A woman’s guide to creatine supplementation (Infographic)

FAQ infographic giving details on creatine supplementation for women.

As somebody who takes creatine a few times a year, I decided to look into it’s benefits and ways that other women can benefit from taking it.

Creatine Side effects: Truth Vs Myth

First, I have to admit that there is so much misinformation out there even in regards to female supplementation. With some sources saying that creatine can lead to weight gain, I decided to hold onto my anecdotal experience with it and spent time finding out why these misconceptions still exist.

My experience with creatine is positive, always leading to positive muscle gain and enough energy to push through the extra reps of a hard workout. It is thus in my view that a creatine supplement, taken properly, is an asset to building a sexy physique. In my opinion, the side-effects of creatine can in most cases be avoided.

Water Retention may be the hardest side effect to avoid, however, it is not impossible.

Nobody wants to gain weight for no reason, especially not a woman dedicated enough to want to look into fitness supplements.

While there is evidence that creatine supplementation can make one look bloated due to water retention, I offer the perspective that proper hydration eliminates that, though not always entirely.

Water retention is not a big problem because the muscle gains from creatine will ultimately complement the female body. Women do not make as much testosterone as men do so her body will look just like she envisioned it would, there have been no magical ‘she-hulk’ transformations from creatine that I have heard of.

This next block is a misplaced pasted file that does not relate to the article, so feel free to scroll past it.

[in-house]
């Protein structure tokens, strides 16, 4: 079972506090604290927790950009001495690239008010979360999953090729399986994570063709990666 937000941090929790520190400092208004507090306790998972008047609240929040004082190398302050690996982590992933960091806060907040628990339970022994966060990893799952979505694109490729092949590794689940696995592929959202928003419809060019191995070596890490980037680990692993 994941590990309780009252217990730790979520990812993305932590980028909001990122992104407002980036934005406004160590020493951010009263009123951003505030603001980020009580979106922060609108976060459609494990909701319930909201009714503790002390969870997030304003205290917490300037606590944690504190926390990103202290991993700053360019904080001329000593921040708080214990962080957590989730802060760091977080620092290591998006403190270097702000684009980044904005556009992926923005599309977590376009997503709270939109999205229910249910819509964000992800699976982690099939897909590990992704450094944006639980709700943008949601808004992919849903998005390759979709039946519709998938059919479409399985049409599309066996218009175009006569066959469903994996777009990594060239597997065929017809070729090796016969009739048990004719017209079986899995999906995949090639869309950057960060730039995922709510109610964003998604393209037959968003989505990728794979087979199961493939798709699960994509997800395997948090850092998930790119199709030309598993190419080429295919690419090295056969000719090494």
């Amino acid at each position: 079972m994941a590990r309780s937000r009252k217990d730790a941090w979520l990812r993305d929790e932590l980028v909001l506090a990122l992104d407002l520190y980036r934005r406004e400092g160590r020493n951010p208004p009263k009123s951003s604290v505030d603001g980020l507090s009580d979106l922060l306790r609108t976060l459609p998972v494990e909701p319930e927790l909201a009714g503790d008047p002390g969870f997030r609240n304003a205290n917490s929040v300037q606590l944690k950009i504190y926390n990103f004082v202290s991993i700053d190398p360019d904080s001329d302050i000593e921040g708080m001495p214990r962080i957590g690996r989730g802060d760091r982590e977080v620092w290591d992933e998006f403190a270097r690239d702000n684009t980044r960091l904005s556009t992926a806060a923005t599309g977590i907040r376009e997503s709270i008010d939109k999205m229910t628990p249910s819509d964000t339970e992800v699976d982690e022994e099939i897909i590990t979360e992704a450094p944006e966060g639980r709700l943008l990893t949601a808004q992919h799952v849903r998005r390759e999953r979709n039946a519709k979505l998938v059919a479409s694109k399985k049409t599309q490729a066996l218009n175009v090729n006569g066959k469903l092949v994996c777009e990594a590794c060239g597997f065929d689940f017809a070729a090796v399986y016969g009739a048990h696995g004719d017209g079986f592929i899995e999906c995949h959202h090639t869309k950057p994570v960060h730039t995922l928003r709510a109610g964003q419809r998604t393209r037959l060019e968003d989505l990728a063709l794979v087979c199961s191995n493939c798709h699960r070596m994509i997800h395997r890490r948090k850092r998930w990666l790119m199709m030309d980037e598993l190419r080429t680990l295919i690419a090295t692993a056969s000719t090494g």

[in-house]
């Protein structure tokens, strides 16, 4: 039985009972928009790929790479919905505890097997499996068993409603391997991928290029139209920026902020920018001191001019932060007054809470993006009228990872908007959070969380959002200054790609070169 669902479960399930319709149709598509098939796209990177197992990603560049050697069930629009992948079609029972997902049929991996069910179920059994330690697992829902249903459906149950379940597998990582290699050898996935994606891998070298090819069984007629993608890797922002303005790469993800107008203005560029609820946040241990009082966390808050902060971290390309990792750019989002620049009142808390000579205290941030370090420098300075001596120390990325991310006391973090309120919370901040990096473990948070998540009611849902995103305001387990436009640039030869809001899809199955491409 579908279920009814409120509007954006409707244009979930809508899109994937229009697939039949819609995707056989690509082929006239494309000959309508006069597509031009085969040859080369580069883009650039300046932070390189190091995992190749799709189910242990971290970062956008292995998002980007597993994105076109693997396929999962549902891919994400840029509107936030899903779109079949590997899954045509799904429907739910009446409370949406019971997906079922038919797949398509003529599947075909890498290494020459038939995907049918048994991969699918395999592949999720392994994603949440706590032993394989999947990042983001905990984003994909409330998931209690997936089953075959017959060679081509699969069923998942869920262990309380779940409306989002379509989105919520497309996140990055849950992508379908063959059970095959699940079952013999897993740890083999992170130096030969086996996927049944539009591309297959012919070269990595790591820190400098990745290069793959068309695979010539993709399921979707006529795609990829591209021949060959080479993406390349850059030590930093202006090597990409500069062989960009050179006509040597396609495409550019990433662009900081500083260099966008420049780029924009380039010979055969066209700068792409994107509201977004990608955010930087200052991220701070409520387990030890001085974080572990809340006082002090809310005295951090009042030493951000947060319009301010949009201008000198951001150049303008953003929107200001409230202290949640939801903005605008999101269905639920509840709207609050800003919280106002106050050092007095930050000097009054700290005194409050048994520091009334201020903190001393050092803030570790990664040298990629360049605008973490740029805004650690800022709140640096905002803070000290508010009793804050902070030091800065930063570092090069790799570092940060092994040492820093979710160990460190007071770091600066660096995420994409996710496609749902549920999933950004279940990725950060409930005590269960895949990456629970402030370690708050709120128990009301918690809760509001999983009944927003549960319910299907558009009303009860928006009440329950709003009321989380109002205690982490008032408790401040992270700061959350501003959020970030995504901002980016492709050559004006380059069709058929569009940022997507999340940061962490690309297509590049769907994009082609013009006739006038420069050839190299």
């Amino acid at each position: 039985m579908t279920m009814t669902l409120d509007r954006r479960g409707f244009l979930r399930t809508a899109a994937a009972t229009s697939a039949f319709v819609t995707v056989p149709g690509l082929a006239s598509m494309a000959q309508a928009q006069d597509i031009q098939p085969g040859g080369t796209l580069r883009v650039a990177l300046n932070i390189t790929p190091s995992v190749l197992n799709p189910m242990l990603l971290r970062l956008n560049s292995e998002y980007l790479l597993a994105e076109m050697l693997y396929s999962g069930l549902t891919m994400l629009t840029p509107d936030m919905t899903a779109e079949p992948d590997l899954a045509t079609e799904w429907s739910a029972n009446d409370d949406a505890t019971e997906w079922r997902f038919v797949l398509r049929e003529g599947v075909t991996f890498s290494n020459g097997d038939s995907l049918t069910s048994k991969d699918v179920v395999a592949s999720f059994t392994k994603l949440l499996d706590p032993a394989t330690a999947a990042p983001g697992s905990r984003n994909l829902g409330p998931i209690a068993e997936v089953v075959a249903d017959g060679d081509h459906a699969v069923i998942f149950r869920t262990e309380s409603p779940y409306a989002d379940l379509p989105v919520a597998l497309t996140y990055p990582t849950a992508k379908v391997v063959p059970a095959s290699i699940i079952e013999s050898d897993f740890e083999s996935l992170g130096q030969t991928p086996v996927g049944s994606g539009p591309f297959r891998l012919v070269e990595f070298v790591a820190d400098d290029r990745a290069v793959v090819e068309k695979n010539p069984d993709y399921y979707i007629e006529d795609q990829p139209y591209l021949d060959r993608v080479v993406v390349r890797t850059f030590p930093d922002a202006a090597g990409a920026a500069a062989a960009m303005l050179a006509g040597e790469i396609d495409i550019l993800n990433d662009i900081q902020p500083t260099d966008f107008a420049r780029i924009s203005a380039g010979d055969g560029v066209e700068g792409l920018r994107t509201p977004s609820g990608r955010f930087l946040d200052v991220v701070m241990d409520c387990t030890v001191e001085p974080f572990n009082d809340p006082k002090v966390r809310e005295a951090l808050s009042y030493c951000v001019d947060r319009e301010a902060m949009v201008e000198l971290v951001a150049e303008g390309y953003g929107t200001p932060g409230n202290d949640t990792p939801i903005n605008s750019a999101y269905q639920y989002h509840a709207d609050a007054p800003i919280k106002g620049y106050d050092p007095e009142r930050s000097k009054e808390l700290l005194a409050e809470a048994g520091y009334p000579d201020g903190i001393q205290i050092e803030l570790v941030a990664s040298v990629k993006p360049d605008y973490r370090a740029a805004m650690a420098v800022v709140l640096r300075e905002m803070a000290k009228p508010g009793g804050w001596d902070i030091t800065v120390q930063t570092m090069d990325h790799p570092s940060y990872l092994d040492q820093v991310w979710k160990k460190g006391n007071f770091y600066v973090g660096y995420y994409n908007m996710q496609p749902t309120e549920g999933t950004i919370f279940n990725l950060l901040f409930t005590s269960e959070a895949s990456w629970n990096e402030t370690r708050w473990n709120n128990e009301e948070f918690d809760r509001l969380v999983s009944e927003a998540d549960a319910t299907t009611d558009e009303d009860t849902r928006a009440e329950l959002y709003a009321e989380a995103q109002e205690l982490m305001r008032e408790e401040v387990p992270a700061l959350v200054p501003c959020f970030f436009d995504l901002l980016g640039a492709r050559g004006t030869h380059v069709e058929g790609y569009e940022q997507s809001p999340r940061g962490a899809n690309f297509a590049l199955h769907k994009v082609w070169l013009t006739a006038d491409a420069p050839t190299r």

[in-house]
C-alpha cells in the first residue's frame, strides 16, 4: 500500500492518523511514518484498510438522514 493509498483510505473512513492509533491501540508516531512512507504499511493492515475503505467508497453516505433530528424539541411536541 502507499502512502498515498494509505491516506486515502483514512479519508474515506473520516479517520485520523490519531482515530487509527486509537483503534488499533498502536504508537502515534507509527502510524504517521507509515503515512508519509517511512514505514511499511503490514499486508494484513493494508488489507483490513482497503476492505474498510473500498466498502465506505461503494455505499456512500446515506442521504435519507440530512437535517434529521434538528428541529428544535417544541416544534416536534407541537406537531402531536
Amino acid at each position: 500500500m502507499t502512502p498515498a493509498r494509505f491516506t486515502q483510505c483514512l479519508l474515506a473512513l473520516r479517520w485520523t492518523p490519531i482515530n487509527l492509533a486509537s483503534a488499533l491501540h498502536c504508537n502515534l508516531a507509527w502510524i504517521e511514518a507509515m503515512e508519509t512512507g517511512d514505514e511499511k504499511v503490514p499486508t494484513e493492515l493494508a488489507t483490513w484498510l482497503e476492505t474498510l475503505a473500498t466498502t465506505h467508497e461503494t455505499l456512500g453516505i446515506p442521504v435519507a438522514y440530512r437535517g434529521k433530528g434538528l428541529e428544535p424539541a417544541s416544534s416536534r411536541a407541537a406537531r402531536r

Creatine in women does result in thicker looking muscles, this is temporary and will dissolve when stopped. Muscle gain remains after you stop if you were consistent with your training, sleeping properly eating at a calorie surplus.

Try following some of the tips stated in my infographic regarding dosing and hydration.

Final Thoughts

I would like to add that the aim of my blog is to create a healthy-minded fitness community, so I would never push supplementation onto anybody who does not resonate with the idea of it.

Remember, creatine is a naturally occurring element found in beef and chicken. Supplementation helps you get the benefits of this with less animal-fat consumption.

I advise choosing a creatine supplement in powder form instead of capsule as you can easily mix it with your pre-workout or protein powder.

Let me know your thoughts on today’s post below.

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